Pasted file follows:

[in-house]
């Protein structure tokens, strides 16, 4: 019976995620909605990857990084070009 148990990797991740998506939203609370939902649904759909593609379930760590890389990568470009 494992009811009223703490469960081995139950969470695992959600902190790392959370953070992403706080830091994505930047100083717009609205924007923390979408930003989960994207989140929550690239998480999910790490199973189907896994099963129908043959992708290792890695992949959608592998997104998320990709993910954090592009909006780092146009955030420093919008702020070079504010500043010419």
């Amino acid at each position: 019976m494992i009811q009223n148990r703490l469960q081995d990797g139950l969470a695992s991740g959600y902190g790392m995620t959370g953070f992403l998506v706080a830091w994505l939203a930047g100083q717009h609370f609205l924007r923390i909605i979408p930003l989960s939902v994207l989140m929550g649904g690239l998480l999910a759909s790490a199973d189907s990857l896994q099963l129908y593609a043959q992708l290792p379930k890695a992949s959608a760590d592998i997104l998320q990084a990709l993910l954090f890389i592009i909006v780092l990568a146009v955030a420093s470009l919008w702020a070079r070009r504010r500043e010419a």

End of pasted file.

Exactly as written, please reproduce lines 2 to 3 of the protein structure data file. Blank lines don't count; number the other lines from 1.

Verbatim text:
């Protein structure tokens, strides 16, 4: 019976995620909605990857990084070009 148990990797991740998506939203609370939902649904759909593609379930760590890389990568470009 494992009811009223703490469960081995139950969470695992959600902190790392959370953070992403706080830091994505930047100083717009609205924007923390979408930003989960994207989140929550690239998480999910790490199973189907896994099963129908043959992708290792890695992949959608592998997104998320990709993910954090592009909006780092146009955030420093919008702020070079504010500043010419």
């Amino acid at each position: 019976m494992i009811q009223n148990r703490l469960q081995d990797g139950l969470a695992s991740g959600y902190g790392m995620t959370g953070f992403l998506v706080a830091w994505l939203a930047g100083q717009h609370f609205l924007r923390i909605i979408p930003l989960s939902v994207l989140m929550g649904g690239l998480l999910a759909s790490a199973d189907s990857l896994q099963l129908y593609a043959q992708l290792p379930k890695a992949s959608a760590d592998i997104l998320q990084a990709l993910l954090f890389i592009i909006v780092l990568a146009v955030a420093s470009l919008w702020a070079r070009r504010r500043e010419a």